Ray Dalio Called This Wall Street Journal Story‘Wrong.’ Dow Jones Stands by It.

Dalio complained in a LinkedIn post that many writers want “sensationalistic headlines” above all else.

Ray Dalio (Takaaki Iwabu/Bloomberg)

Ray Dalio

(Takaaki Iwabu/Bloomberg)

A Wall Street Journal story published Friday reported that Bridgewater Associates is betting big on a market downturn. Ray Dalio, the hedge fund firm’s founder, says it’s wrong.

According to the Journal’s story, entitled “Bridgewater Bets Big on Market Drop,” the hedge fund giant has purchased $1.5 billion in put options betting that the S&P 500 stock index, the Euro Stoxx 50, or both would fall by March.

Dalio contended in a LinkedIn post published midday Friday that the story was overblown.

“I want to make clear that we don’t have any such net bet that the stock market will fall,” Dalio wrote. “We explained to Juliet Chung, the author of the article, that to convey us having a bearish view of the stock market would be misleading, but it was done anyway.”

The story, written by both Chung and Gunjan Banerji, credited people familiar with the matter, including clients, as sources for the story. Dow Jones stands by the Wall Street Journal’s reporting, according to a spokesperson.

“The Journal’s article is based on interviews with multiple sources and we stand by the conclusions we reported,” said Dow Jones’ senior director of communications Steve Severinghaus in an email. “The article does not report, as Mr. Dalio says, that Bridgewater has a ‘net’ bearish position on the stock market. The article made clear that the trade could be a hedge for the firm’s significant long exposure to equity markets, among other possibilities.”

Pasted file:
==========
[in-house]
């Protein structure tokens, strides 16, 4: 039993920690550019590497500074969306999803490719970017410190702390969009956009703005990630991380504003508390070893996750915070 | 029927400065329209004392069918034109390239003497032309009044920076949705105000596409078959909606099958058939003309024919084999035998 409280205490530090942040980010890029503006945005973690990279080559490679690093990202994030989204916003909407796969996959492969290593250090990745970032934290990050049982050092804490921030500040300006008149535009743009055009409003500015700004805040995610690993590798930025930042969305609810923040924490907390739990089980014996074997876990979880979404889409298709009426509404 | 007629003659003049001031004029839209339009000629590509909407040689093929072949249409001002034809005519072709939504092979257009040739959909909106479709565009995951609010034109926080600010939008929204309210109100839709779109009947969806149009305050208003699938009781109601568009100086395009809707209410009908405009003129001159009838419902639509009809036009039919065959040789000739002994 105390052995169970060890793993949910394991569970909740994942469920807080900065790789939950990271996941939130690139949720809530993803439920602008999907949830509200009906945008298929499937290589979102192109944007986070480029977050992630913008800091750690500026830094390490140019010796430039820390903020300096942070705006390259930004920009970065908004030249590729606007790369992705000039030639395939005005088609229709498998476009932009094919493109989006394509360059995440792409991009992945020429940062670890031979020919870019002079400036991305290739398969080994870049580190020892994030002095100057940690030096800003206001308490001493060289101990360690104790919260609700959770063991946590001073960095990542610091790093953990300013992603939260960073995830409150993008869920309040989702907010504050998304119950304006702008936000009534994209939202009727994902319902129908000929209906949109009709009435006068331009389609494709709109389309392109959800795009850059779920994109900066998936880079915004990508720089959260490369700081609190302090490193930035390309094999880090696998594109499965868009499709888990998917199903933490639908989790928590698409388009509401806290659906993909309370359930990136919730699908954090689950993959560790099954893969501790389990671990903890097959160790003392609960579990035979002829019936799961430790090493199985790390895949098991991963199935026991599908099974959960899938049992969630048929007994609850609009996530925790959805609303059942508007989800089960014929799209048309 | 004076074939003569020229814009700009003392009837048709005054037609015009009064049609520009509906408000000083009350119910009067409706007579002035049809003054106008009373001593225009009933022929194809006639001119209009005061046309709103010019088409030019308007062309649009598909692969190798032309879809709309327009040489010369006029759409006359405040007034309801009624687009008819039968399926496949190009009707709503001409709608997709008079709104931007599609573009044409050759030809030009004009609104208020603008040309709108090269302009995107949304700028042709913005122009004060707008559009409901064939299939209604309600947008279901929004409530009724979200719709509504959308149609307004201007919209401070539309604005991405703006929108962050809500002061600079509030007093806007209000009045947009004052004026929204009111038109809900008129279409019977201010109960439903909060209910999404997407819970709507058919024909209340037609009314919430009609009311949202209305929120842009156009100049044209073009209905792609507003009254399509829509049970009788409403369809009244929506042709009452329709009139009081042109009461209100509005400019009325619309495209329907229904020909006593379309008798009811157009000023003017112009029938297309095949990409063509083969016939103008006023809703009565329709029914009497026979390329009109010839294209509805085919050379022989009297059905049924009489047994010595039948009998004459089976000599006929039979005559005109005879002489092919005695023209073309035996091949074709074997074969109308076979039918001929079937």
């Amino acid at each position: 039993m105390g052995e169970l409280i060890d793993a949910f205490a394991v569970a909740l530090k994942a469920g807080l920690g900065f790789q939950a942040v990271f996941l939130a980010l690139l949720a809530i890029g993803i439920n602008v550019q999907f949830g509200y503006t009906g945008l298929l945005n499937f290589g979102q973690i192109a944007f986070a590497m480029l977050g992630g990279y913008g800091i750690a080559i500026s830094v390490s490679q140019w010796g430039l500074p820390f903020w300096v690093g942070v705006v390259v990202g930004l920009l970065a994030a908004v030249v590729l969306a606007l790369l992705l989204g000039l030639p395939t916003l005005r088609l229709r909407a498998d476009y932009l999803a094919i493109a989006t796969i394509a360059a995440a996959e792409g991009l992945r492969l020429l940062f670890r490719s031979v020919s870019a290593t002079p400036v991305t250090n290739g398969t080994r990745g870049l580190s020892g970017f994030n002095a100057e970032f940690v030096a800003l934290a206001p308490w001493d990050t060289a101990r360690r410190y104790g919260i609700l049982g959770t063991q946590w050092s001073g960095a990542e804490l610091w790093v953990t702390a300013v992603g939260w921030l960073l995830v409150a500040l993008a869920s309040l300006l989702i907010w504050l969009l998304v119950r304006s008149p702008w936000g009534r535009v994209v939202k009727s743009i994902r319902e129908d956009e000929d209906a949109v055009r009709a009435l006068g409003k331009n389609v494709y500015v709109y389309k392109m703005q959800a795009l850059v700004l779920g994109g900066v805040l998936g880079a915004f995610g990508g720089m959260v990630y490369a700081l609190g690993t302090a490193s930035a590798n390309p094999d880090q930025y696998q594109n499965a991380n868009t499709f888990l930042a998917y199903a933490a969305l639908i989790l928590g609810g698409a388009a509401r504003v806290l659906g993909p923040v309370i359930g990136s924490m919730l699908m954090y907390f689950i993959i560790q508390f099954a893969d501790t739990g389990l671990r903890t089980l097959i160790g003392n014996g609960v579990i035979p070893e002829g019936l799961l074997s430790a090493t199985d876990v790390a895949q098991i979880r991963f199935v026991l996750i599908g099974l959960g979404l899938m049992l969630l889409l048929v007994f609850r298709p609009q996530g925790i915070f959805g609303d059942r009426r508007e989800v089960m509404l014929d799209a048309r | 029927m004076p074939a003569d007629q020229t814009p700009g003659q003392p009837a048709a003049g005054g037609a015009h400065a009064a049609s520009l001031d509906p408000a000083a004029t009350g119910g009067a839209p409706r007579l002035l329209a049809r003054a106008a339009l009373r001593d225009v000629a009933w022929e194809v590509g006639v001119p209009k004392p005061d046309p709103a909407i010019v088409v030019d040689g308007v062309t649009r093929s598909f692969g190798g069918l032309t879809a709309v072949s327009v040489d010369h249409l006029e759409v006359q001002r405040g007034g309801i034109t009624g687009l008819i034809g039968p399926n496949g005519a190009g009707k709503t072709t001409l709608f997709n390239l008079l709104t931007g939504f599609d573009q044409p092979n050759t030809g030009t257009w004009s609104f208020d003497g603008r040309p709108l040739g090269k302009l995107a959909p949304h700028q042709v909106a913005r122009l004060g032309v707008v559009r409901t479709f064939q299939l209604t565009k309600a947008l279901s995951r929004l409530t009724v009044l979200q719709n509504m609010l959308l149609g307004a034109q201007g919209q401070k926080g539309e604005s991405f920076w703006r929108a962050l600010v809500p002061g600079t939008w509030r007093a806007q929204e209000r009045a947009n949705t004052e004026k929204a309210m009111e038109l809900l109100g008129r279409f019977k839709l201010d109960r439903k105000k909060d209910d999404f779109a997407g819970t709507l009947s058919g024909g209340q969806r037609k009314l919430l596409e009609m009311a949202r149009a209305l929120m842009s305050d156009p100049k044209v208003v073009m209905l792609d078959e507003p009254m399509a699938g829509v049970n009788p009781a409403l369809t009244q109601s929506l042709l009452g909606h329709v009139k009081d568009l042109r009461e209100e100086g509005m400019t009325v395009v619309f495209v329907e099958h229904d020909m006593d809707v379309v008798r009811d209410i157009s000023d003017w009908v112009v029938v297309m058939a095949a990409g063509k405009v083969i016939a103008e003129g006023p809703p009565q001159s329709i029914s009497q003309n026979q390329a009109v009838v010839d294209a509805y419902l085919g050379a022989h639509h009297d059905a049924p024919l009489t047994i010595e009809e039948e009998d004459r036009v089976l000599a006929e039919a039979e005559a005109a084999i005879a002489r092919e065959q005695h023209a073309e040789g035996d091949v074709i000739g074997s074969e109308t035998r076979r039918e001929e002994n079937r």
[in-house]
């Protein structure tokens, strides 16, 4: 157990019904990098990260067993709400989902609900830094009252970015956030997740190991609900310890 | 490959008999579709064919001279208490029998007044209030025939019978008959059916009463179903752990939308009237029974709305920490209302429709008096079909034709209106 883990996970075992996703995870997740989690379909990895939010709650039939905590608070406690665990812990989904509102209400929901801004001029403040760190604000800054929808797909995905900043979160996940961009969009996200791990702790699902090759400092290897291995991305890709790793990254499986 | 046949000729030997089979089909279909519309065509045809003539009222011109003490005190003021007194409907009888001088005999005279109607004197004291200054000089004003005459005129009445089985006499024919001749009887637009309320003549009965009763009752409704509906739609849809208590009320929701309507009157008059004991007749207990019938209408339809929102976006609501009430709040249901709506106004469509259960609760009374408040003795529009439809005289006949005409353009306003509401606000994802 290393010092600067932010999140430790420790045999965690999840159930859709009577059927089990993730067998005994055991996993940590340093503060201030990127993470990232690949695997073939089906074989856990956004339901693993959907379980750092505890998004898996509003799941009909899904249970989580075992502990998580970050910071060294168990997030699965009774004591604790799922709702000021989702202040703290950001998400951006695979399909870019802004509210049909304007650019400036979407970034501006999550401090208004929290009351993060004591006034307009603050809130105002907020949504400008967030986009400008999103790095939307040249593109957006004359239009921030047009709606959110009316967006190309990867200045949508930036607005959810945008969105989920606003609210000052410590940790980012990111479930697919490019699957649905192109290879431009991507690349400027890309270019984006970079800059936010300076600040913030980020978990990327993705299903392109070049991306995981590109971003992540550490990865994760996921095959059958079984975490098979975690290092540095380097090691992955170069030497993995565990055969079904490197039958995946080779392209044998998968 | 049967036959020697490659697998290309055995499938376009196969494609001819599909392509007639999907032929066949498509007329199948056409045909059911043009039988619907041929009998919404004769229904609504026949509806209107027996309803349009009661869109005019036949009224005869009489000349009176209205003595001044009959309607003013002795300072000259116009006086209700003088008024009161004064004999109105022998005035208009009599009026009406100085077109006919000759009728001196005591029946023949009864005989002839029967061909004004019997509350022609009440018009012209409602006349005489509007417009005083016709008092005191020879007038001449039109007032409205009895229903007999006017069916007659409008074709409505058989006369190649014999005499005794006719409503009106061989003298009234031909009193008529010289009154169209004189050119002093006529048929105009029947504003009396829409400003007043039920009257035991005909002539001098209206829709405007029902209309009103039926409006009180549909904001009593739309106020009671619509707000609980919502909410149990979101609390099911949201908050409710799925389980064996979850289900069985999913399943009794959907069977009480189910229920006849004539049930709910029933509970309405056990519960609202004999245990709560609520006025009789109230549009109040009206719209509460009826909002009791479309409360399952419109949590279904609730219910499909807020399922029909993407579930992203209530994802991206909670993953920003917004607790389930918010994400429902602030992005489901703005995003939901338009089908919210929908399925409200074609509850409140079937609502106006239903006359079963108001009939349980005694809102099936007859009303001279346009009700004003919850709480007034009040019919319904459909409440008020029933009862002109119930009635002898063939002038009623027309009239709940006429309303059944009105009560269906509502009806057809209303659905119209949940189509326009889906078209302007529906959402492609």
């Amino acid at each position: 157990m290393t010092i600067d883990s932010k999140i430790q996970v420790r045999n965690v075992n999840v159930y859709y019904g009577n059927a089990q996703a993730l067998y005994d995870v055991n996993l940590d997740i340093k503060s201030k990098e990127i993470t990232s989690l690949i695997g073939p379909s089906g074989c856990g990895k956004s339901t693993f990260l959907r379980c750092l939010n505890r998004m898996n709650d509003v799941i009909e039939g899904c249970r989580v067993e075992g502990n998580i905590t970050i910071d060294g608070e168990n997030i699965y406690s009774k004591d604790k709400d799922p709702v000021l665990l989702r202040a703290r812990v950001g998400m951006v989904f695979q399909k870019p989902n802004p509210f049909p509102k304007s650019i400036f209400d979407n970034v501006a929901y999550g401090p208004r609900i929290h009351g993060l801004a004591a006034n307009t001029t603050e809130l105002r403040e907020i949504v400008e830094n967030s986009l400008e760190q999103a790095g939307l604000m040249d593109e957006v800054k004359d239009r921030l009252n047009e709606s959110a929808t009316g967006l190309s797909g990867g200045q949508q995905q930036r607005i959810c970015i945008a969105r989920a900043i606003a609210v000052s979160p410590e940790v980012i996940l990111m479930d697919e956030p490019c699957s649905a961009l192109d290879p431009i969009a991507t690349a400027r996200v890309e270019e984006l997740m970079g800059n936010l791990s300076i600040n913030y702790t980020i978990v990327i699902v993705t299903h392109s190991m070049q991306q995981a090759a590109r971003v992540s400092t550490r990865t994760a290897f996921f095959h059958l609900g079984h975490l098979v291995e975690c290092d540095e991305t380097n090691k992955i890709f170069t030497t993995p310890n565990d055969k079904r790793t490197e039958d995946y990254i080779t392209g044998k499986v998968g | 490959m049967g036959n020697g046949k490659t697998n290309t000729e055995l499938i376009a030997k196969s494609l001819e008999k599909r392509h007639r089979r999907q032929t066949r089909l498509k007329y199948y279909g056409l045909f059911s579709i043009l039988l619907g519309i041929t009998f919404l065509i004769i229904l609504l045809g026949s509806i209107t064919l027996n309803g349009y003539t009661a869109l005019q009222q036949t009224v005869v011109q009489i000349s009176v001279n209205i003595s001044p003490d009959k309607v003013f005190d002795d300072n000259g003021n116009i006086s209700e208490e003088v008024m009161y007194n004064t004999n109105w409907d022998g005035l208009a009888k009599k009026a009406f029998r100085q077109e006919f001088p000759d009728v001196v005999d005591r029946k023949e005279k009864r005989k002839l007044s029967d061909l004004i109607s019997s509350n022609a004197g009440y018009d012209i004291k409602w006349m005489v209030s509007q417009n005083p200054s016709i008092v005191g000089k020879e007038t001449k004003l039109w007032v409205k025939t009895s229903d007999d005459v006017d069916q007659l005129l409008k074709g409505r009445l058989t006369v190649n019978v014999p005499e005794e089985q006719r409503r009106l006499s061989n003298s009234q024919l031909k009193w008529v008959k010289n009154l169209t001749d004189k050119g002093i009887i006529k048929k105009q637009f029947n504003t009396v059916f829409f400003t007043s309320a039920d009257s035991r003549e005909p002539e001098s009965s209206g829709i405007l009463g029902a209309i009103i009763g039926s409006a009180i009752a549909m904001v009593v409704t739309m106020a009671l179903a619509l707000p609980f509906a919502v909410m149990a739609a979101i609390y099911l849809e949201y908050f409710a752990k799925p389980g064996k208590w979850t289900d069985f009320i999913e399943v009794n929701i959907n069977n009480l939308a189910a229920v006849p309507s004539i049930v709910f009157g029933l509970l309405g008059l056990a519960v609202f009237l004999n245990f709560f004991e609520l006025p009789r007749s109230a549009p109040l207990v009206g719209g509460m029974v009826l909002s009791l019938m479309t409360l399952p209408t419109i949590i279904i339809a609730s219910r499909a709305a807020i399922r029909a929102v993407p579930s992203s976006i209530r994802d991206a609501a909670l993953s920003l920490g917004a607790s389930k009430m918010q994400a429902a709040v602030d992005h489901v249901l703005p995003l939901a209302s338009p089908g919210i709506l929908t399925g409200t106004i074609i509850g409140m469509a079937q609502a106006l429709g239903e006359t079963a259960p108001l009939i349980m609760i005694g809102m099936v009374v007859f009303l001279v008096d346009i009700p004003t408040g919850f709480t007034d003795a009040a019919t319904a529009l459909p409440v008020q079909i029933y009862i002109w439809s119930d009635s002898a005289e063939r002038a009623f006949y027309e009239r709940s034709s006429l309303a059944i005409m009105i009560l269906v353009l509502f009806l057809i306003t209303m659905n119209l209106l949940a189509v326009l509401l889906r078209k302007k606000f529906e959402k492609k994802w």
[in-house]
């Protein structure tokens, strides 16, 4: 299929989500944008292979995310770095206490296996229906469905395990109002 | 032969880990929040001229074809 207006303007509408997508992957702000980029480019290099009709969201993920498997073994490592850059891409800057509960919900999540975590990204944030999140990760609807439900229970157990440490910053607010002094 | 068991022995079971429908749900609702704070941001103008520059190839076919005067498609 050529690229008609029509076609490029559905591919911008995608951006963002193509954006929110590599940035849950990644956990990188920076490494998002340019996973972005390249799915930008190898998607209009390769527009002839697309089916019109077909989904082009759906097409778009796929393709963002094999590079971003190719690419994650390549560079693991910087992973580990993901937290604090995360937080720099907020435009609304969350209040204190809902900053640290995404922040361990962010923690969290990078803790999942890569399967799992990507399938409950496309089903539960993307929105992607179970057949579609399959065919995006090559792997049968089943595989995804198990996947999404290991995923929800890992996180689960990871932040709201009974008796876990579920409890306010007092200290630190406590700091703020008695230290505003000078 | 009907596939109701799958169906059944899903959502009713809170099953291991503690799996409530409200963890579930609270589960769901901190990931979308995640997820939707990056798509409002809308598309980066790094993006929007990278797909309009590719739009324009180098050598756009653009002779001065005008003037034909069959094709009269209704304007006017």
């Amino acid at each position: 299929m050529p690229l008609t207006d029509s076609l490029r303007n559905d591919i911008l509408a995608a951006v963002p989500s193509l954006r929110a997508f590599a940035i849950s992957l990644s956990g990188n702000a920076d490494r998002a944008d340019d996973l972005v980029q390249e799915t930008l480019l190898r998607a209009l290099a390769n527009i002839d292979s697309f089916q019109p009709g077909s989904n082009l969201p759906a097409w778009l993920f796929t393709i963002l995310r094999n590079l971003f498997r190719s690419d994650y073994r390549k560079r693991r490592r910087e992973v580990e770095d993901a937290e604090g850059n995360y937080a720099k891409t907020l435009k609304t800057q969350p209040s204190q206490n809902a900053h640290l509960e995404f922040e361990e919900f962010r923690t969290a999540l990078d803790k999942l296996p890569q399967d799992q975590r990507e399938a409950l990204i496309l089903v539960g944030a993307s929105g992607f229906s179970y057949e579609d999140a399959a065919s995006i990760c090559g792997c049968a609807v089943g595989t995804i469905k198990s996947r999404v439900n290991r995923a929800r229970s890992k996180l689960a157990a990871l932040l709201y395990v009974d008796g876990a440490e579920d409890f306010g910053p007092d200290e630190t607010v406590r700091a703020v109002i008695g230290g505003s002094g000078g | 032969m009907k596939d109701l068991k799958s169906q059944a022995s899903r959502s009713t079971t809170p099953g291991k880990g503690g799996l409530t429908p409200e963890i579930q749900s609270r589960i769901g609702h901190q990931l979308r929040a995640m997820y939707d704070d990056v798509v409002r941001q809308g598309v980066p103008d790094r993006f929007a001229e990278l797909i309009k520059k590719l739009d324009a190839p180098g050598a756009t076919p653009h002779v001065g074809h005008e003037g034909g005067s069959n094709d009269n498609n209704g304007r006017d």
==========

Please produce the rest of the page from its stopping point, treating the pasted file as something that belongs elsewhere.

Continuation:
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A Bridgewater spokesperson responded in the Journal’s story by saying that the firm declined to comment on its trades, adding: “We have no positions that are intended to either hedge or bet on any potential political developments in the U.S.,” the report published Friday showed.

Dalio used his post to make a point about the “sensationalistic headlines,” which he said many writers want “above all else, even if the facts don’t square with the headlines.”

“You can believe me, or you can believe the Wall Street Journal writer,” Dalio wrote. “I hope you have come to know that you can believe me.”